As the Celtic Church in Wales began to recover from the shock, it gravitated about new centres, monastic institutions, of which the heads might or might not be bishops. It was so in Ireland after Patrick's time, where no such thing as a territorial organization was attempted till centuries later; there monasteries were attached to tribes and ministered to their religious requirements.

Bishops were retained by the abbots, but they had no jurisdiction, they were subject to abbot or abbess, and were retained for the purpose of conferring orders, and for that alone. It began in this way in Brittany, but there the close influence of the Gallo-French Church, and the insistence of the Frank kings, rapidly brought the Celtic Church there into line. Such a tribal organisation was in conformity with Celtic ideas, and followed that which existed in Pagan times. Then there had been the Secular Tribe with its chief at its head, and alongside of it what may be called the Ecclesiastical Tribe, composed of Bards and Druids. With the acceptance of Christianity, the saints simply occupied the shells left vacant by the Druids.

Among the Celts all authority was gathered into the hands of hereditary chiefs. Of these there were two kinds, the military chief and the ecclesiastical chief, each occupying separate lands; but the members of the ecclesiastical tribe were bound to render military service to the secular chief; and the ecclesiastical chief on his side was required to provide for the needs of the secular tribe by educating the young of both sexes, and by performing religious ceremonies. Every tenth child, tenth pig, calf, foal, went to the saint, and the tribe was thus recruited. In certain cases an even more liberal grant was made to the Church, as in Leinster, where, as the Colloquy of the Ancients, informs us "the province dedicated to the saint a third of their Children and a third of their wealth."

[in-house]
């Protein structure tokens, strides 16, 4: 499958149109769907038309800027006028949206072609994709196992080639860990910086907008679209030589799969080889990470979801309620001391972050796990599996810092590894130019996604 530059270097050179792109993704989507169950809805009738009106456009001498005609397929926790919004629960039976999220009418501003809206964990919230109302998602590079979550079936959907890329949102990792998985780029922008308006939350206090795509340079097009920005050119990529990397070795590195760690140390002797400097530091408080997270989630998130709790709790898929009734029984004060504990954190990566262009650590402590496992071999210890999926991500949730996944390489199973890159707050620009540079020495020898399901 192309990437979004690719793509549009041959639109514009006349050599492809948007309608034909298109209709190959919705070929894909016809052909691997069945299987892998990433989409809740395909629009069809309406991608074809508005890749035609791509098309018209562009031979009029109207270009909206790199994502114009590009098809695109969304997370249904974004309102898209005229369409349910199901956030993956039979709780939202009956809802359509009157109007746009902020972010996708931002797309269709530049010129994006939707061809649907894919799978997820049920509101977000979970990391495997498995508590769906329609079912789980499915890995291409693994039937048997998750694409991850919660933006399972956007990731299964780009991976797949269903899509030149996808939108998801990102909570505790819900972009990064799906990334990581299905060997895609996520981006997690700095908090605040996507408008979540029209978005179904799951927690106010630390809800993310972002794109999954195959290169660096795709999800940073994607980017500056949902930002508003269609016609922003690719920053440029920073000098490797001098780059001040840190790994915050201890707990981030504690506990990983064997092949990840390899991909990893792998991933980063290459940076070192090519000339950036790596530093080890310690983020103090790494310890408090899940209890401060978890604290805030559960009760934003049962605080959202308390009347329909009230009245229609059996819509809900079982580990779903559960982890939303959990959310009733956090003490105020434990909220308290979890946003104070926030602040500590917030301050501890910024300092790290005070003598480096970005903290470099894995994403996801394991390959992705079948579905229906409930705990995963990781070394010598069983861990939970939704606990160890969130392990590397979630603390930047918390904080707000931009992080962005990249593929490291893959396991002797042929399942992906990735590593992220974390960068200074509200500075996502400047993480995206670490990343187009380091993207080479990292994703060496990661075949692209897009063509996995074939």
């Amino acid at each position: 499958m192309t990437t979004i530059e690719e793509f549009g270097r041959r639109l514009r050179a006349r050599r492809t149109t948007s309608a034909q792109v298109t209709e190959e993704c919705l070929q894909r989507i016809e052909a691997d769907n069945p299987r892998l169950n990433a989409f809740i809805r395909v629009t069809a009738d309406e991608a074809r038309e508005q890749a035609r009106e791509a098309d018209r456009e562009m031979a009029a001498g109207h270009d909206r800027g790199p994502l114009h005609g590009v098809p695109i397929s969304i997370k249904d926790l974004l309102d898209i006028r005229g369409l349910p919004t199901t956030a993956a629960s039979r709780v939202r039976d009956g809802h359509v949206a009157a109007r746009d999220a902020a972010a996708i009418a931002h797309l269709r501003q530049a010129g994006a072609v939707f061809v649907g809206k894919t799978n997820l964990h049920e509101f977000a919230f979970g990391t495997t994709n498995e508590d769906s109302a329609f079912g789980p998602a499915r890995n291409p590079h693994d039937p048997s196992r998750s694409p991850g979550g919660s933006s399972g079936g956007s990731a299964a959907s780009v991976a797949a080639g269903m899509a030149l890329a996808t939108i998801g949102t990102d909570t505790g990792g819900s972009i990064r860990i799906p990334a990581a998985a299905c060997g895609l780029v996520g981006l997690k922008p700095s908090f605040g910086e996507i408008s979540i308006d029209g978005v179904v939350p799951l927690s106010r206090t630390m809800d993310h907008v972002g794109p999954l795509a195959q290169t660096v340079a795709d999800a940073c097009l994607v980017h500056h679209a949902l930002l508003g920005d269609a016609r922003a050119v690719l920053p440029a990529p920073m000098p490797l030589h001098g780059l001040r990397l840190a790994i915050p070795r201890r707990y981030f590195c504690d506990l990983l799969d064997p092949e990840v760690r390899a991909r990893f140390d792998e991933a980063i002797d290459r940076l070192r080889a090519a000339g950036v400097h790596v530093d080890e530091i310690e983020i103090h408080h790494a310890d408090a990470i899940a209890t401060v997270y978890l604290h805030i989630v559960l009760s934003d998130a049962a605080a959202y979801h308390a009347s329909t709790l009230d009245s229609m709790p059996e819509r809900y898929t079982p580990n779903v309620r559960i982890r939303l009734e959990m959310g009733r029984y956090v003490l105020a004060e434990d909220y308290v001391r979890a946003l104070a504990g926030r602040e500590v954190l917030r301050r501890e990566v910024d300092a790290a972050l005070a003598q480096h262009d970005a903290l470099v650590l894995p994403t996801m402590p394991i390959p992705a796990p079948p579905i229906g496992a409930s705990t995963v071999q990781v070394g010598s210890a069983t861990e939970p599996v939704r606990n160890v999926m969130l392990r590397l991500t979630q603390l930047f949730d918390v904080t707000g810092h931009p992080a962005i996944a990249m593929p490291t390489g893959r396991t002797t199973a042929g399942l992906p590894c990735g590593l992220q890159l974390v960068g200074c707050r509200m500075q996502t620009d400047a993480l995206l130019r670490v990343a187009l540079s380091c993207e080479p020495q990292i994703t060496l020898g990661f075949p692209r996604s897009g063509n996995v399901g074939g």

There was an economic reason which compelled the Celts to establish great congregations of celibates. Neither in Ireland nor in Wales was the land sufficiently fertile, and the cultivable land sufficiently extensive to maintain the growing population. The only alternatives to compulsory celibacy were war and migration. And we must remember that multitudes of refugees were pressing into Wales from the North and East, far more than the mountainous land could sustain.

A story is told in "Annals of the four Masters" (O'Donavan, 1851) that show how serious the problem was even with the aid of the compulsory celibacy of the monasteries. In 657 the population in Ireland had so increased, that the arable land proved insufficient; accordingly an assembly of clergy and laity was summoned by Diarmidh and Blaithmac, Kings of Ireland, to take counsel. It was decided that the amount of land held by any one person should be restricted from the usual allowance of nine ridges of plough land, nine of bog, nine of pasture, and nine of forest; and further the elders of the assembly directed that prayers should be offered to the Almighty to send a pestilence "to reduce the number of the lower class, that the rest might live in comfort." St. Fechin of Fore, on being consulted, approved of this extraordinary petition, and the prayer was answered by the sending of the Yellow Plague; but the vengeance of God caused the pestilence to fall on the nobles and clergy, of whom multitudes, including the Kings and Fechin of Fore himself, were carried off.